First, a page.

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The gap between personal skills and job requirements is too big

Pepijn Kennis has been appointed as member of parliament for Agora Brussels to represent The Brussels Citizens' Assembly (BCA). He deals with the wishes and objectives of the BCA on employment and labour issues in order to give citizens a voice in the Brussels Parliament. Through parliamentary questions, Pepijn can critically check ministers and their decisions. The questions and answers in the committee serve to check whether the demands of The Brussels Citizens' Assembly are given sufficient attention by the Brussels government. By actively involving Brussels residents in political decisions through the Assembly, we show that a democracy can also be inclusive, deliberative and participatory!

Many jobs but too few qualifications?

Employers in Brussels are increasingly looking for highly qualified employees. There are currently 90,000 Brussels residents looking for work, while there is certainly no shortage of job offers. There is therefore a growing need for training to provide the lower qualified workers among them with the necessary knowledge and experience. Work should be accessible and public, that was also one of the objectives of the BCA. People who find themselves in accessible jobs can thus hone their skills and move on to other jobs. The free jobs can go to other low-skilled workers, so they also have the opportunity to work and grow. Companies play an important role here!

That is why the Brussels Citizens’ Assembly asks that companies be encouraged to invest more in the training of lower-skilled workers within the company. So Agora asked: What is currently being done to encourage companies to train more low-skilled workers? In response to the parliamentary question, Minister Bernard Clerfayt (Défi) gave us a little more explanation about the current situation and initiatives. Ms. Clémentine Barzin (MR) joined the debate.

The Brussels labour market is a paradox: a state of affairs

Clerfayt confirmed that there is indeed a problem, he talks about a paradox. The Brussels labour market is very demanding in terms of skills and qualifications, while at Actiris there are on average more people registered with low qualifications. The qualifications required also change over time, just think of digital skills such as learning to use new computer programs. It is therefore necessary to retrain employees in order to prepare them better for new challenges. This is positive for the entire labor market because these new skills are also important in other jobs. In this way, people can build on the knowledge they have already acquired during their professional career. The federal government is responsible for this. The latter took a series of decisions without consulting the Brussels Government, which is obviously a pity.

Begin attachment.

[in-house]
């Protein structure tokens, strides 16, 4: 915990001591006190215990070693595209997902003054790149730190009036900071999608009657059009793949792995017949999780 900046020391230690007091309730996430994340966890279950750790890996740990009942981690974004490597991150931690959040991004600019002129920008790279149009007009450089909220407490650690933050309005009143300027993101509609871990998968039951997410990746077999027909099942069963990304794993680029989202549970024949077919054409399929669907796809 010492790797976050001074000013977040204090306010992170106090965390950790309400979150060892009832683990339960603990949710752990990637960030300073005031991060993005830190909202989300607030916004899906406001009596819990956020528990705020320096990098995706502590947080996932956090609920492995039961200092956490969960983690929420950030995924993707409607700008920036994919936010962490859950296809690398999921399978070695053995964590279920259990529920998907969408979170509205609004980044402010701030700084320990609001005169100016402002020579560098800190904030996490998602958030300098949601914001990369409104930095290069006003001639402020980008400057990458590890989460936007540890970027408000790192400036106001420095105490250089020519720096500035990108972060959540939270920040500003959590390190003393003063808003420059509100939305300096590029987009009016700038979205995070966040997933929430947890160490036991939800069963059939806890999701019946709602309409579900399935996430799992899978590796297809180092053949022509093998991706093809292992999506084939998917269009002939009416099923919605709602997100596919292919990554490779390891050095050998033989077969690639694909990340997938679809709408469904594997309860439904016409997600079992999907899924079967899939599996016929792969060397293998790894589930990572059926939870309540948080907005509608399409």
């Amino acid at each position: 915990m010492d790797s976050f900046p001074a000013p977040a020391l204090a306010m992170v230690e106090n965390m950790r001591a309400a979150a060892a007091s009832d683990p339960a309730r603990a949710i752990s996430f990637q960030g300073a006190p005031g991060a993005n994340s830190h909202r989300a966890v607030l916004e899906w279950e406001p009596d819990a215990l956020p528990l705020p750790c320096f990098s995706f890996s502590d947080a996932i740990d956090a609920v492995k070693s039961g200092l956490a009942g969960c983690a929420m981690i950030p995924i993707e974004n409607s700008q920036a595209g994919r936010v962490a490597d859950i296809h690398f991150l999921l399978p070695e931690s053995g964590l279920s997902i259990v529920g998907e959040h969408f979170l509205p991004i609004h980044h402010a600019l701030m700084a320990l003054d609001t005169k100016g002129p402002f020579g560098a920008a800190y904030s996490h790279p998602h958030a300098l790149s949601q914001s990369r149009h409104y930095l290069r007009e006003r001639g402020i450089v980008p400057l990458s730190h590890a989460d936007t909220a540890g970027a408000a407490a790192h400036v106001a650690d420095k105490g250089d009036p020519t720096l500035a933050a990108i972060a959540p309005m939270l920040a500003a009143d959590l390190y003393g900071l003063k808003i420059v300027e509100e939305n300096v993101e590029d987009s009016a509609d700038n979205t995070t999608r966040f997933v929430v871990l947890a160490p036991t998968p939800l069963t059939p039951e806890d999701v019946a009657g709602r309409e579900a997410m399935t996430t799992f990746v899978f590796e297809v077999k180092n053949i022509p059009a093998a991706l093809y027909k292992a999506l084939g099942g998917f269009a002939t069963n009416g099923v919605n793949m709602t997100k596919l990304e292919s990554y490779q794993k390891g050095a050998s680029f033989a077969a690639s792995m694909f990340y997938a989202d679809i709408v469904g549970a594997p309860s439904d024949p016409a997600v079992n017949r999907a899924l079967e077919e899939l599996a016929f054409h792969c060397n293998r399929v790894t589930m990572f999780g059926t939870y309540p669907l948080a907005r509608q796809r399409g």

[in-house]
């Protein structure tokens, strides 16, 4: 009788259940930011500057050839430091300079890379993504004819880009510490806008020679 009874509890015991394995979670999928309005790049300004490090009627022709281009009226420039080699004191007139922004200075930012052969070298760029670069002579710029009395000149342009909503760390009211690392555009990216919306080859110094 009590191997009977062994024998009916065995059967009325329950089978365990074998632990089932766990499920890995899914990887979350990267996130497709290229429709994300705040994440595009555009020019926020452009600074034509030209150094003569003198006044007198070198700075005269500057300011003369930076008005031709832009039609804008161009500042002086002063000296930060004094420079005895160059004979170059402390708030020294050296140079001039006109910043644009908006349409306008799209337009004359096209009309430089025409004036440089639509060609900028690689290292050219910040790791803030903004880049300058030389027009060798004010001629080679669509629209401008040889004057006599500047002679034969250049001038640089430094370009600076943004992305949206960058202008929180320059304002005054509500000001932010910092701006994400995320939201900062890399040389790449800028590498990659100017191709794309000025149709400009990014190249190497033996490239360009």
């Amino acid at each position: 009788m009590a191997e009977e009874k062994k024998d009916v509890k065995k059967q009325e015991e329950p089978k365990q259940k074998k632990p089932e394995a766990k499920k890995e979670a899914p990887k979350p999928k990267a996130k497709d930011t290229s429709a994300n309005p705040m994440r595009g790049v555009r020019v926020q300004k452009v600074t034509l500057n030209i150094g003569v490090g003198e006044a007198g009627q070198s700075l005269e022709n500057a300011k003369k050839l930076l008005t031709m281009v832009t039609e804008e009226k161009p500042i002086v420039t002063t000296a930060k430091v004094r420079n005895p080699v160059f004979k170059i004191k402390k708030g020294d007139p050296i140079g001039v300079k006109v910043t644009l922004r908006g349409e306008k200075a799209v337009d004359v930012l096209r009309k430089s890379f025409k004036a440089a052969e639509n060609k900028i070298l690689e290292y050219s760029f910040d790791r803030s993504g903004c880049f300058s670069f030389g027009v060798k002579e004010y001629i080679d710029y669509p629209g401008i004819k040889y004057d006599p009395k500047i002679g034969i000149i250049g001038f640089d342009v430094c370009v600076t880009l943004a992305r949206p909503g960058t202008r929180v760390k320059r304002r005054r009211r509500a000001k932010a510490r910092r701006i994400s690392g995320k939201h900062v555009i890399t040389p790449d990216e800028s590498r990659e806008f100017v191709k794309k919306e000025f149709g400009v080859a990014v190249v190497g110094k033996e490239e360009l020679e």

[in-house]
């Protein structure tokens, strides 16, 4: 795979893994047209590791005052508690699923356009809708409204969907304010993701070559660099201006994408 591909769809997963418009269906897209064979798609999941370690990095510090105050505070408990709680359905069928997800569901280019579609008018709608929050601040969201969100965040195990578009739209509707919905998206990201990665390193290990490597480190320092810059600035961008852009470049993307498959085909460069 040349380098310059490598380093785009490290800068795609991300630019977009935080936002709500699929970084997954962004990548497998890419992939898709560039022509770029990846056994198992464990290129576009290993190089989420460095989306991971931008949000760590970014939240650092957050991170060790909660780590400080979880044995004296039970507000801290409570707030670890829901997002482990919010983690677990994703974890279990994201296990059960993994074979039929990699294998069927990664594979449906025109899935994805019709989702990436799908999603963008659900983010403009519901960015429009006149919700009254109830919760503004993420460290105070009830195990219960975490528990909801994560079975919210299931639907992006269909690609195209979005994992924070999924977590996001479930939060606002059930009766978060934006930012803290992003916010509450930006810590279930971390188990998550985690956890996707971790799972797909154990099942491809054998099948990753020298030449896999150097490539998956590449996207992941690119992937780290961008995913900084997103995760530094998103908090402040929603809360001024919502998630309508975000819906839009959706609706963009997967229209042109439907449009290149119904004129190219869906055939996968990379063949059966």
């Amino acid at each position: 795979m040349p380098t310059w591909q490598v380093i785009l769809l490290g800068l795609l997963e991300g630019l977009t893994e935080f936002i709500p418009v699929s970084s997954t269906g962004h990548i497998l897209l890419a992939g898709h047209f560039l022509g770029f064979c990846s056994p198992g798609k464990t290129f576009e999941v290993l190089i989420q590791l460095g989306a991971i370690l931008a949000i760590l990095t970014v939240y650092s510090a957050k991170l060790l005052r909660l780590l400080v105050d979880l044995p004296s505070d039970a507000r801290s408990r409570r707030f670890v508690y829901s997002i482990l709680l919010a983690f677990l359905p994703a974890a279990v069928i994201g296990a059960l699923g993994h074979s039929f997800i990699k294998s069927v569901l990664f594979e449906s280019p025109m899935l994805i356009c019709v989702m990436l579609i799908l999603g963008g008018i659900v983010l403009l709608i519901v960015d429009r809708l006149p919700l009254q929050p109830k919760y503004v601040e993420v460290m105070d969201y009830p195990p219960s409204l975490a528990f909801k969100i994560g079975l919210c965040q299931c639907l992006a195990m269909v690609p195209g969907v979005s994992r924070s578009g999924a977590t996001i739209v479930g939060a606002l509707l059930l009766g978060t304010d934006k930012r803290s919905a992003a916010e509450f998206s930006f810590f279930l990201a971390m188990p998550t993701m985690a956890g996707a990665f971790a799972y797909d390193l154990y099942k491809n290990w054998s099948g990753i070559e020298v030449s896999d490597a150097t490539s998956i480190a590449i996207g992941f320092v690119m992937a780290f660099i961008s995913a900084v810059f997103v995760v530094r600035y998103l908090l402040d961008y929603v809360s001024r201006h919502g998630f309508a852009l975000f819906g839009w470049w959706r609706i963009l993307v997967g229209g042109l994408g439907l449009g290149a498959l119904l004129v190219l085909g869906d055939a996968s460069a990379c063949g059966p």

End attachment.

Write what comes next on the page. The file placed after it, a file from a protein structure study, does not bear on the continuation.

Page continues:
Today, however, the federal government has an important proposal on the table. Previously, companies were obliged to invest 3% of their payroll in training for their employees, but this would now change. That money was most often spent on managerial training, which meant that less qualified people did not get the chance to learn. The new scheme would oblige companies to invest 3% of each employee's payroll in training from now on, which amounts to a minimum of 5 days training per year per employee.

We won’t be jumping on the bandwagon yet, but it is going in the right direction

Because the Brussels Citizens' Assembly wants to focus on more support for low-skilled workers, this new regulation is a step in the right direction according to Agora. Still, it could be a bit more specific. Because the lowest qualified workers need the most support, the BCA proposes to engage in positive discrimination. Thus, Agora can concretely propose to invest the 3% of the wage bill, which used to go mainly to training managers, now in the lowest qualified people. In this way, we can reverse the damage done by the previous regulation as quickly as possible.

The Brussels Government also cited a series of mechanisms to help job seekers. For example, a training incentive through the Activa programs, individual vocational training in companies through the VDAB or Bruxelles Formation, immersion courses and more. Currently, the results of these mechanisms are not yet visible. The gap between the qualifications of job seekers and the jobs available is still large. Minister Clerfayt did let it be known that an evaluation of the mechanisms is on the agenda this year. Agora is curious about the results.

The BCA insists that the least qualified should best be given priority over more educated individuals for access to training. Agora sees the new regulation requiring companies to train every employee as the beginning of a stronger legal framework. This will undoubtedly provide more support for low-skilled workers. Yet it remains to be seen how these efforts will translate into practice. We will keep a close eye on the results of all these initiatives.

Discussion in the commission

Meeting Report


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